With such a large number of French films released this year, at times several titles have competed for audiences… Three titles were released in Quebec on July 27: Taxi 4 by Gérard Krawczyk, The Love of My Life by Zabou Breitman, and Blame It On Fidel by Julie Gavras. The month of August is also action-packed for French films in this territory, with Family Hero by Thierry Klifa released August 3, and Une Vieille Maîtresse by Catherine Breillat released August 10. They will be followed by Two Days in Paris by Julie Delpy, due to hit screens on the 24th , and Lady Chatterley by Pascale Ferran to be released on the 31st. It seems that Quebec is clearly living up to its reputation as one of French films’ most favorable markets.
A number of French titles have met with success since the start of the year, including La Vie en Rose by Olivier Dahan, released mid-March on 43 prints by TVA Films. This film has attracted over 300,000 spectators, the best score for a French production since Christophe Barratier’s smash hit Chorists in 2004, released on a similar scale.
Arthur et les Minimoys (Arthur and the Invisibles) by Luc Besson hit Quebec theaters mid-January on 62 prints, the most ambitious release for a majority-French film in the past three years (since the release of another EuropaCorp. production, Taxi 3). Results for Arthur appear to match its distributor Alliance Atlantis Vivafilm’s expectations, with 200,000 admissions registered to date.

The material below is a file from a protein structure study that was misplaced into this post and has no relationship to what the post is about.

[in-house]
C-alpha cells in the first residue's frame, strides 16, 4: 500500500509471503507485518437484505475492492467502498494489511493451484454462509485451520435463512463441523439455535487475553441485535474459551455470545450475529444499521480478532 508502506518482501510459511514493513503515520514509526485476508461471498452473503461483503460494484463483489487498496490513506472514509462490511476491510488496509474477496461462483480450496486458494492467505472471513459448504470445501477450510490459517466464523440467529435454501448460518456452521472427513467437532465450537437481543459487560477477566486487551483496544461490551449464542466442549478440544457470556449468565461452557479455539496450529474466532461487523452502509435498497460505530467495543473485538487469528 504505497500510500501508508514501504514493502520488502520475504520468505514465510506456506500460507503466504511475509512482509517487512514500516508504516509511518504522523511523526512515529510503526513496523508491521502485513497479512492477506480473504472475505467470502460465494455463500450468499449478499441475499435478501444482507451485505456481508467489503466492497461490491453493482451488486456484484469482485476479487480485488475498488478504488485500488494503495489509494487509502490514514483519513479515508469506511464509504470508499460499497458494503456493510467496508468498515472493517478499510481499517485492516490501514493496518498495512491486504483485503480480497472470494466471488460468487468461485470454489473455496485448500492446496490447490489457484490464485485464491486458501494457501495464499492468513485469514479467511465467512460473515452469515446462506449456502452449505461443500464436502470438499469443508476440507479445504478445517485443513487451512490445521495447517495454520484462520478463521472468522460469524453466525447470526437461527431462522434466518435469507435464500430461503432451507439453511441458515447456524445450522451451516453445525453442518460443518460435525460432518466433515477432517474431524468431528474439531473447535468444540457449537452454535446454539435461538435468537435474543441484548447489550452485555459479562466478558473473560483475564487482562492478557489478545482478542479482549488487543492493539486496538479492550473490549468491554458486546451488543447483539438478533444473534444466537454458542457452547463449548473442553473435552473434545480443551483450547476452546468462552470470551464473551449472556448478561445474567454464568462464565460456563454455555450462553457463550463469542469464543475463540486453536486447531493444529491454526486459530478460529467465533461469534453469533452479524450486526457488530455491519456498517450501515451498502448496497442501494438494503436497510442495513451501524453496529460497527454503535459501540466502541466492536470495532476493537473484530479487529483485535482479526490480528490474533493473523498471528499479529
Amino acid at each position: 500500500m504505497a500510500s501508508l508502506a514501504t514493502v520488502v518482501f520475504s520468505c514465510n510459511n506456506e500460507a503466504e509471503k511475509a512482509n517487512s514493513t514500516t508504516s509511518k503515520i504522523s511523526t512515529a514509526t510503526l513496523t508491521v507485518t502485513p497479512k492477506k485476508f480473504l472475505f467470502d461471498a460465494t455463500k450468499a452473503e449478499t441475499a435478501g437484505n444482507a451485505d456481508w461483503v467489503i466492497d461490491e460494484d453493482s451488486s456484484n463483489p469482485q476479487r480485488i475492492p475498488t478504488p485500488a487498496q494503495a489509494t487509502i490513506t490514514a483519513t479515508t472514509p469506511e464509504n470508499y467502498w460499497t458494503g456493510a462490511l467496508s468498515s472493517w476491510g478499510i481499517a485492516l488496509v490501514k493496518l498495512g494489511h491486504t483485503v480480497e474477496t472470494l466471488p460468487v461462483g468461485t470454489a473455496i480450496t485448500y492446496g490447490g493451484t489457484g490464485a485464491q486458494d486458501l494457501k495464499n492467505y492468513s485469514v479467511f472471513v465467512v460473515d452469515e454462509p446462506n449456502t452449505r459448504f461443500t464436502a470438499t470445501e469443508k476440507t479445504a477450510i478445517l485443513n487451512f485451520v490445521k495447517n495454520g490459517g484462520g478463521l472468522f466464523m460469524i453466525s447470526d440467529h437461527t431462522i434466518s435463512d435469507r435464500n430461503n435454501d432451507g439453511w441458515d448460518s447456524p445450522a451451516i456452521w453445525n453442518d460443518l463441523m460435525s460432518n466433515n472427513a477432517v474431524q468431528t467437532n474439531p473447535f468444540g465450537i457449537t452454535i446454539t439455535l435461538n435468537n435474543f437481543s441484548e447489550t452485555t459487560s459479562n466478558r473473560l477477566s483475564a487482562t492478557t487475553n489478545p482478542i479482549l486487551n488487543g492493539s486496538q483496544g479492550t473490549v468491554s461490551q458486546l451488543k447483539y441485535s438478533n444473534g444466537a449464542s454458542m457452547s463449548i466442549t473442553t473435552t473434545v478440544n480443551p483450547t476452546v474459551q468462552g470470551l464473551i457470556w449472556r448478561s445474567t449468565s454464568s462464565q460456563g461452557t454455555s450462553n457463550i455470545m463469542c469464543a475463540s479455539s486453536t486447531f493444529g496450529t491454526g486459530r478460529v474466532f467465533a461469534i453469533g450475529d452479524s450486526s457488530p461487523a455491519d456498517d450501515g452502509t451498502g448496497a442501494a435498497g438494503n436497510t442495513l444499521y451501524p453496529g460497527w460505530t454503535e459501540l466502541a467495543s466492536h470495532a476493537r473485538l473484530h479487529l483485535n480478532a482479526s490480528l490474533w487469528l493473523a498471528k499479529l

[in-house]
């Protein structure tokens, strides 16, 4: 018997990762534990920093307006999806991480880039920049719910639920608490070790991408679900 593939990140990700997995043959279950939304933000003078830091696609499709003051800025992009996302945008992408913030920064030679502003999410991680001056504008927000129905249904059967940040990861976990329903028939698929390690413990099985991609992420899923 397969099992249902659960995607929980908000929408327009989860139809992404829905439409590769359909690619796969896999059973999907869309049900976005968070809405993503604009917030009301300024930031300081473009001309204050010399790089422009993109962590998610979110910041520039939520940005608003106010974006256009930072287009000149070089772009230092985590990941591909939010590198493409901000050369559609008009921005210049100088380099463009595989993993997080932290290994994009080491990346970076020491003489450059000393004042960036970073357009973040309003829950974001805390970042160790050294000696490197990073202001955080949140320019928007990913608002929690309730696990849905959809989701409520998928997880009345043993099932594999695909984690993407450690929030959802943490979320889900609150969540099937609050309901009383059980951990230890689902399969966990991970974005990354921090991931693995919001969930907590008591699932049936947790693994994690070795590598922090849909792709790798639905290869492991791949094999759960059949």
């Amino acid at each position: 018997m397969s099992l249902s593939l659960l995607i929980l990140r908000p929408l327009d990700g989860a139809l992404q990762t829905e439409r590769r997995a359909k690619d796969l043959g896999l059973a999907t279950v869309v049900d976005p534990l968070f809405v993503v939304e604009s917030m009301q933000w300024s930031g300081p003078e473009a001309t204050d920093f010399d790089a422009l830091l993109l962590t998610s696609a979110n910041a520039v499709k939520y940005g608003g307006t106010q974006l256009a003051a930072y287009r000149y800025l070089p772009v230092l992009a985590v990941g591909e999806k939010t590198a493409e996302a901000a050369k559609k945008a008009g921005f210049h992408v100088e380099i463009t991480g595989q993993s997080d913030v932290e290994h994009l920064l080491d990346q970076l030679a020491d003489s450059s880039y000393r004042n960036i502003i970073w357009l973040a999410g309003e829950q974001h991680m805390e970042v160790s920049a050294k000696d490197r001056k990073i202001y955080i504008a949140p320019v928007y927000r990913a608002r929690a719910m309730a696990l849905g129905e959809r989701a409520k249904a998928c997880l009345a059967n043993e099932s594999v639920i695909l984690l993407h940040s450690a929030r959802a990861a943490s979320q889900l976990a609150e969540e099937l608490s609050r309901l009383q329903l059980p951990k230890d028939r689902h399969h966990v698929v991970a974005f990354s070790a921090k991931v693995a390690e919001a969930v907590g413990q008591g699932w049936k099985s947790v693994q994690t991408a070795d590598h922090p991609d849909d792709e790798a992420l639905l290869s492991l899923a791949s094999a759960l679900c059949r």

Two other films exported by EuropaCorp. and released late April are also putting in a fine performance in Quebec: Tell No One by Guillaume Canet (over 50,000 admissions from 19 theaters), and Quand J'étais Chanteur (I Did It My Way) by Xavier Giannoli (25,000 admissions from 7 theaters).
Screen idol Guillaume Canet is enjoying a high profile in this territory, with Ensemble, C'est Tout (Hunting and Gathering) by Claude Berri attracting 75,000 moviegoers after one month on the screens. The film is distributed by Christal Films/Lions Gate Films, who remain active supporters of French films, with a number of hit French titles released in recent months, including Moliere by Laurent Tirard (68,000 admissions on 30 prints), the collective film Paris, je t'aime (21,000
admissions), and Private Fears in Public Places by Alain Resnais (18,000 admissions on 5 prints).
Other films offered more a modest release have also made their mark, such as Days of Glory by Rachid Bouchareb (15,000 admissions in 5 theaters) and Je vais bien ne t'en fais pas by Philippe Lioret (11,000 admissions in 4 theaters).
Initiatives by Unifrance aimed at developing this market over the past three years have focused mainly on providing support to Quebec distributors in their efforts to win back a significant market share for French films.
Latest update : 23 April 2009 à 13:02 CEST